The Austin Chronicle

https://www.austinchronicle.com/arts/2015-10-02/mr-burns-a-post-electric-play/

Mr. Burns, a post-electric play

Anne Washburn's inventive play shows how, after the apocalypse, we still cling to Springfield

Reviewed by Shanon Weaver, October 2, 2015, Arts

The apocalypse will not be televised. Our stories, though – like cockroaches and Twinkies – will survive in one form or another. Anne Washburn's Mr. Burns, a post-electric play takes us through civilization's end and rebirth with the stories we choose to tell, and how and why we choose to tell them.

Although The Simpsons is the linchpin of the play, one need not be steeped in Springfieldian lore to appreciate what is happening. Washburn's story is about humanity dealing with presented struggles, and the long-running series is integral; thankfully, though, both she and director David M. Long know the play is no more about The Simpsons than Battlestar Galactica is about space or The Walking Dead is about zombies. These are ingredients, not the whole of the meal. The jaundiced animated family is something remembered – clung to, as it were – after an undefined disaster leaves the human race without government, electricity, or hope. In this Mary Moody Northen Theatre staging, seasoned actors Jill Blackwood and Marc Pouhé lead a phenomenal ensemble of St. Edward's University students as survivors of the calamity huddled around a campfire, piecing together from memory the "Cape Feare" episode of The Simpsons. Our survivors are on the run from clouds of radiation spilling from nuclear plants with nobody left alive to prevent a meltdown. Leilah Stewart shows us a bit of these plants with a wonderful scenic design, dominated at the top of the show by a large glowing cooling tower. Once the tower retracts, the set remains sparse, allowing the players to bring set-pieces/props on and off as needed.

Throughout the play's three acts (which take place fairly soon, seven years, and, ultimately, 75 years after the apocalypse), lighting designer Sarah Maines keeps the center of Mary Moody well lit but the fringes appropriately dark, as if some unseen danger will at any time leap from the shadows to interrupt any attempts at normality. Whereas Act I shows our culture with the rug pulled from under it, Act II shows us how quickly we can bounce back. Not necessarily a good thing, mind you, as seven years later Washburn has her survivors perverting that glorious bit of shared memory into commerce. Our heroes sustain themselves as a traveling performance group, specializing in past pop-culture medleys and commercial re-creations. Entertainment has become a commodity used as currency. Act III shows us the results of society's demise as a musical, beautifully co-choreographed by Danny Herman and Rocker Verastique, with music direction by Michael Mckelvey. Whatever our society has become between acts II and III, this is that culture's passion play – a chronicle of the event that led to disaster, with the familiar figures from The Simpsons as the main characters. Pouhé is a standout as the maniacal villain Mr. Burns (an allegory for the radiation). Benjamin Taylor Ridgeway's costume work shines; each Simpsons character is identified not only by perfect costuming, but by designer Tara Cooper's incredibly intricate and accurate masks reminiscent of a Greek chorus.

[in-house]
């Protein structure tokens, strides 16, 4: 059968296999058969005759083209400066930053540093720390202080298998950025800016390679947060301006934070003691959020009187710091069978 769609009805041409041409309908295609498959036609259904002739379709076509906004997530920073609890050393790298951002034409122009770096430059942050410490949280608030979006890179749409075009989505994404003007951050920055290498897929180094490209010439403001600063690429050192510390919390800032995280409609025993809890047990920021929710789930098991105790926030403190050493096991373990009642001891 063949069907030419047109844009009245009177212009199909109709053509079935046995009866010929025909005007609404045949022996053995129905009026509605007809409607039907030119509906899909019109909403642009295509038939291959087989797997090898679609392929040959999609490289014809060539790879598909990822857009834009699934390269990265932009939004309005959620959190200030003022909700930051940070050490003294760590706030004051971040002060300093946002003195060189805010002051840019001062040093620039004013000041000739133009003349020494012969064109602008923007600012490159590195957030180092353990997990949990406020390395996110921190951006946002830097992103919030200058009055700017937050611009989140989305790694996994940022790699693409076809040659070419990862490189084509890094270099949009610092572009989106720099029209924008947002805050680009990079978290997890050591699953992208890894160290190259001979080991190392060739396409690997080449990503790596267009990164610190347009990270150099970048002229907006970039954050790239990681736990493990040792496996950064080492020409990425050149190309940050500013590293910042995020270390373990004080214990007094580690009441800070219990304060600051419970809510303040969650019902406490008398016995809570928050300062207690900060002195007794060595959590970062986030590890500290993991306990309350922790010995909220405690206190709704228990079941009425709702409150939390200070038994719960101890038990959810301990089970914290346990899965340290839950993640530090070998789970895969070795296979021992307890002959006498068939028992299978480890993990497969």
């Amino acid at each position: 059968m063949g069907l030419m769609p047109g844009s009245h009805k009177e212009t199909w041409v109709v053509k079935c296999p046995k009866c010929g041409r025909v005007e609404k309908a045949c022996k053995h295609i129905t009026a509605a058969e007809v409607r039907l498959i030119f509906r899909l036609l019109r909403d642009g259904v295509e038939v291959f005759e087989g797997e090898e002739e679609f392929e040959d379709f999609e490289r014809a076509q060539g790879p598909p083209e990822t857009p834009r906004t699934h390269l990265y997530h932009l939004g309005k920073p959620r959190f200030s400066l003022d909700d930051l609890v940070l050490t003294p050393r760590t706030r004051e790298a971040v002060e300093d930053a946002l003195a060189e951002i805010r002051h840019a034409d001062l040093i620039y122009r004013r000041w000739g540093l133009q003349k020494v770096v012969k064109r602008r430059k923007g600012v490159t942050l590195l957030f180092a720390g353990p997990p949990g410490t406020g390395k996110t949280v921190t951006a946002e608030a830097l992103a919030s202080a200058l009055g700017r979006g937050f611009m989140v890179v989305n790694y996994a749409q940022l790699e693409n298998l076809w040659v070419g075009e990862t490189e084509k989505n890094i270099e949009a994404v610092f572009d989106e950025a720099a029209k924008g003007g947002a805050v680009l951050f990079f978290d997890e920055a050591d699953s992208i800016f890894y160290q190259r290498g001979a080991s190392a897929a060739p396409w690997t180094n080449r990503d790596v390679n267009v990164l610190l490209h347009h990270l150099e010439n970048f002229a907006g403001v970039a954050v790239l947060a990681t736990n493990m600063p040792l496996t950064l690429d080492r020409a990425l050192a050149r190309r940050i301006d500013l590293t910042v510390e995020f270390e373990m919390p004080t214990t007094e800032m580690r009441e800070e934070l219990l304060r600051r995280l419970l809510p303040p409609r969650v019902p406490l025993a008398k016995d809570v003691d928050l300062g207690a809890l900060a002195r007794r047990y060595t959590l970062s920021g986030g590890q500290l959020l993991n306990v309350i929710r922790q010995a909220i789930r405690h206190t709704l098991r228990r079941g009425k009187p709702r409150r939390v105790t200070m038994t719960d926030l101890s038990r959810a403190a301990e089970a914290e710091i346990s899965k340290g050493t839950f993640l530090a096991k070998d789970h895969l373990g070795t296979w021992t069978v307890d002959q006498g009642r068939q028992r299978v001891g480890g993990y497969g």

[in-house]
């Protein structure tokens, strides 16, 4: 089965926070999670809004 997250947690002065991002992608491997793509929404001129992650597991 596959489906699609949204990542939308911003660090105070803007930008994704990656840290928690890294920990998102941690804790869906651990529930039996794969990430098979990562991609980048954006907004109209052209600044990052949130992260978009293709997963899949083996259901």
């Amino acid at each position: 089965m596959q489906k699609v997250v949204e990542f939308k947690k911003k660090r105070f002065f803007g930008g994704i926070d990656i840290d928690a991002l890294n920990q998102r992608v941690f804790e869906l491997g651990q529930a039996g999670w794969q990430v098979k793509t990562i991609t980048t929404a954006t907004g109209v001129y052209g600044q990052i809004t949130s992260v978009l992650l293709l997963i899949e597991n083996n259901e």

Long pulls everything together wonderfully as we watch with fascination while civilization readjusts itself. He knows where to land the punches to elicit appropriately philosophical "what if?" musings from his audience, and a play this fresh and original deserves exactly the kind of skilled hand Long brings. The most amazing thing here is that replacing The Simpsons with just about any pop-culture phenomenon would still leave a thought-provoking look at the history of our potential future, a timeline of how our modern myths and legends mutate into reverence and, dare we say it, worship? It's not difficult to see why Mr. Burns, a post-electric play is one of the 10 most produced scripts in the country this season, and this production is a well-oiled meta machine, showing us the enduring power of theatre itself.


Mr. Burns, a post-electric play

Mary Moody Northen Theatre at St. Edward's University, 3001 S. Congress, 512/448-8484
www.stedwards.edu/theatre
Through Oct. 4
Running time: 2 hr., 5 min.

Copyright © 2020 Austin Chronicle Corporation. All rights reserved.

The Austin Chronicle